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Choosing an MFA Program (2008)
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aathema


Mar 12, 2008, 11:25 AM

Post #426 of 454 (2862 views)
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     Re: [Dinosaur] Sick to my stomach [In reply to]  

I was in the same situation two years ago when I got into the University of Montana. I had shared all my plans to apply with my boyfriend and he seemed amenable. After having been rejected from three of the four schools I applied to, I lost hope and began making plans to get a job and move in with him in his hometown of Seattle. Then I got accepted to my first-choice school with a T.A. And he balked. He said he just couldn't move and he had all sorts of good reasons--work being the primary one. So I told him that I'd miss him but I would be moving to Missoula come August. Tears and recriminations and midnight discussions ensued. Around May, he relented and decided to move with me despite his concerns about finding work and missing out on his family's and friends' lives while he was gone.

I'm not saying that your boyfriend will change his mind. I think it's a daunting thing for a partner to pick up and move with a partner to a strange place any time, but especially when you are going to be in school--with a built-in social group ready and waiting for you. Maybe he's worried about being the third wheel between you and your program.

In any case, I'm glad I made the decision I made and I'm glad my boyfriend made the decision he made. Turns out, he did find a job here in Missoula (though, admittedly, it took longer than he would have liked) and it has inspired a shift in career for him that seems to make him happy. He did, indeed, make friends here. He goes out more than I do.

His happiness isn't in your hands. I know the guilt that comes along with feeling like you "made" him move away from his happy life. Truth is, he's a big boy and no matter what happens his happiness is his own responsibility.

Even if he doesn't end up joining you, I wouldn't consider the experience ruined. Like I said, you'll have a built-in support system of colleagues and you'll be plenty busy with your school work. I can say without a doubt that my writing has changed and grown so much that I don't think I would change the experience of being in this program for anything. Of course, hindsight is 20/20, but there you go.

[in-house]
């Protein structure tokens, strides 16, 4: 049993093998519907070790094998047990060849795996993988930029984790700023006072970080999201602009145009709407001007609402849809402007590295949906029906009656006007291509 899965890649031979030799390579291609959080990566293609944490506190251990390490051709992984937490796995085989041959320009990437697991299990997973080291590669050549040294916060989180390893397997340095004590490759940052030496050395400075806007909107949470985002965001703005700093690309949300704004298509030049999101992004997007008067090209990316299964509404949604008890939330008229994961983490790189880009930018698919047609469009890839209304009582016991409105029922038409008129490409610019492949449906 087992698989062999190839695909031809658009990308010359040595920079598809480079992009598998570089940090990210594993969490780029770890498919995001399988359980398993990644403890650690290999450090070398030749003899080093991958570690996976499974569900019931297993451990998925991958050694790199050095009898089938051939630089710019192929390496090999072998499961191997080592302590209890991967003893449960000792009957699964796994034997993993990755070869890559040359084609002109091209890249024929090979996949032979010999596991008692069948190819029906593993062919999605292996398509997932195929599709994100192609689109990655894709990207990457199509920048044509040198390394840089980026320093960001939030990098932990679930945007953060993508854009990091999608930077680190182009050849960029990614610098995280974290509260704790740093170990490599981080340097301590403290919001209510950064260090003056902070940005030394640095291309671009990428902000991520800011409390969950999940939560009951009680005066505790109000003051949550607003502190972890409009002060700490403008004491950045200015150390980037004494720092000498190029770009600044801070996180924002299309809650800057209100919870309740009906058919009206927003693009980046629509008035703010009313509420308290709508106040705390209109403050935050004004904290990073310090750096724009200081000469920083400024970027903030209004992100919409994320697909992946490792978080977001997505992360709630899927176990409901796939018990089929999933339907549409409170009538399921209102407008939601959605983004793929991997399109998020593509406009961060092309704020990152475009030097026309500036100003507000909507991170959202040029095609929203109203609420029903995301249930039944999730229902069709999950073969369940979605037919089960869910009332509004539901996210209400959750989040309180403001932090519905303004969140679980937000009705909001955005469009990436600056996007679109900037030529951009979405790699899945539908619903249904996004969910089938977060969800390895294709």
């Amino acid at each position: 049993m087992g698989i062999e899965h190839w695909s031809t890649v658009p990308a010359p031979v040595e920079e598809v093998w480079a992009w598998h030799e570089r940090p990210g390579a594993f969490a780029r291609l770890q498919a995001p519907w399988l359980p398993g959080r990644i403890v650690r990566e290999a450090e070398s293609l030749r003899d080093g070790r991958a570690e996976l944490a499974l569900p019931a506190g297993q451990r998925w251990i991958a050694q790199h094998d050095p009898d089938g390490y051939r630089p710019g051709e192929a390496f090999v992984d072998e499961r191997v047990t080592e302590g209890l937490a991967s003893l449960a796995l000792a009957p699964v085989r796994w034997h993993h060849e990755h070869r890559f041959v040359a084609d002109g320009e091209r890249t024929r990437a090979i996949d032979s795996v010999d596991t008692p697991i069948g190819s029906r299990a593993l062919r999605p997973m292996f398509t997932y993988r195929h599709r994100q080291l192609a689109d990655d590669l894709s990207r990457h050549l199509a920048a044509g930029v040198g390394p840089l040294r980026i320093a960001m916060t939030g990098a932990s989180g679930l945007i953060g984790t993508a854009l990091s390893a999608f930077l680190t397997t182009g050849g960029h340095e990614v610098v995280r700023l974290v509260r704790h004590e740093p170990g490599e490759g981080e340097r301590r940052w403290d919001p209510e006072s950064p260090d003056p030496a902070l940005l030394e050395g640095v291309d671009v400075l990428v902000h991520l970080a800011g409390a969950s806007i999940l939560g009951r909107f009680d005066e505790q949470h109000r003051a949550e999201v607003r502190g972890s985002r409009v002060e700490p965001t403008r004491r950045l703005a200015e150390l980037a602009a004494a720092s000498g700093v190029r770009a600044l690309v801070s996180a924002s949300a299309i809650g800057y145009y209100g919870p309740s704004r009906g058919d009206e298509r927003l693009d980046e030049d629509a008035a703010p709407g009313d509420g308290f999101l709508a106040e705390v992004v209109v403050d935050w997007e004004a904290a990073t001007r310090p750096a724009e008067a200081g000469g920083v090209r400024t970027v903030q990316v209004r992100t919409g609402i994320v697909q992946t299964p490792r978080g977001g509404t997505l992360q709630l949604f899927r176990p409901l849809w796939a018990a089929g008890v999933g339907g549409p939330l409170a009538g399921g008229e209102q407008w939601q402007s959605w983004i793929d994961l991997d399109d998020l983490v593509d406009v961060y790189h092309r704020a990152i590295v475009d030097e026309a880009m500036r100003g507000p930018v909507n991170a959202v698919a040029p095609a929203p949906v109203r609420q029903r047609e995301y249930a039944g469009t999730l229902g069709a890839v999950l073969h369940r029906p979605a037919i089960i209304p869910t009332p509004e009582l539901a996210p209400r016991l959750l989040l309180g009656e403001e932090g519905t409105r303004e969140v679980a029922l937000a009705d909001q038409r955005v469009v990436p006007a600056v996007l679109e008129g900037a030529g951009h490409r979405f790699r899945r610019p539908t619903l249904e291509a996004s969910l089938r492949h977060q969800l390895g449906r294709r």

http://www.postmfa08.blogspot.com


ajm


Mar 12, 2008, 11:29 AM

Post #427 of 454 (2854 views)
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     Re: [Lyz] What to do? [In reply to]  

First off, congrats! Can you visit the school you got in to, or is it extremely far away? (If it is extremely far/expensive to travle to can you contact them and ask if they would fly you out? How rich is the program?) Maybe you will fall in love with the place when you see it and top-choice school won't mean so much to you. Or you could ask the school you got into for an extension (politely). Or do what top-choice school says and call them on March 28.
Someone posted the option of placing deposit at school you got into and later asking to be released, which would definitely not be the nicest thing but then again they are the ones putting you in the tight spot.
Hope this helps.


mchard


Mar 12, 2008, 8:25 PM

Post #428 of 454 (2761 views)
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     Help [In reply to]  

I'm not sure if this is the right thread to post this in, but I've already received some excellent advice about my current choice and I would like to hear what some of you think. I'm waiting on a few other schools, but I've basically been left with a choice between two programs: Purdue and Arkansas (in poetry). Which would you choose? Any suggestions would be great.

Thanks,

M.


Raignn



Mar 13, 2008, 9:27 AM

Post #429 of 454 (2631 views)
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     Re: [mchard] Help [In reply to]  

I went to Purdue for undergrad and had very close interactions with all the graduate students there at the time. I cannot recommend Purdue's program enough. Marianne Boruch is an amazing teacher and set that program on the right track. In the last couple of years they have hired some excellent faculty, and still has one of the best faculty to graduate student ratios in the country. Plus the great funding, plus the Sycamore Review. The graduate students I knew and worked with had nothing but excellent things to say about the program and have gone on to publish books, work towards PhD's, etc.

Purdue being a more engineering/technical oriented program actually affords many opportunities you wouldn't get at other schools, such as access to technology, etc. And the English department in general has always been very good. Purdue is a school that prides itself on providing an excellent education.

West Lafayette/Lafayette is a quiet place, and you do hear a lot of jokes about it being surrounded by cornfields, but I loved how easy it was to get away from people if you wanted, and how many outdoor places there were to explore. It's a great college town with tons of restaurants, bars, concerts, events, and things to do. And you're less than an hour from Indianapolis. It's very inexpensive to live there as well.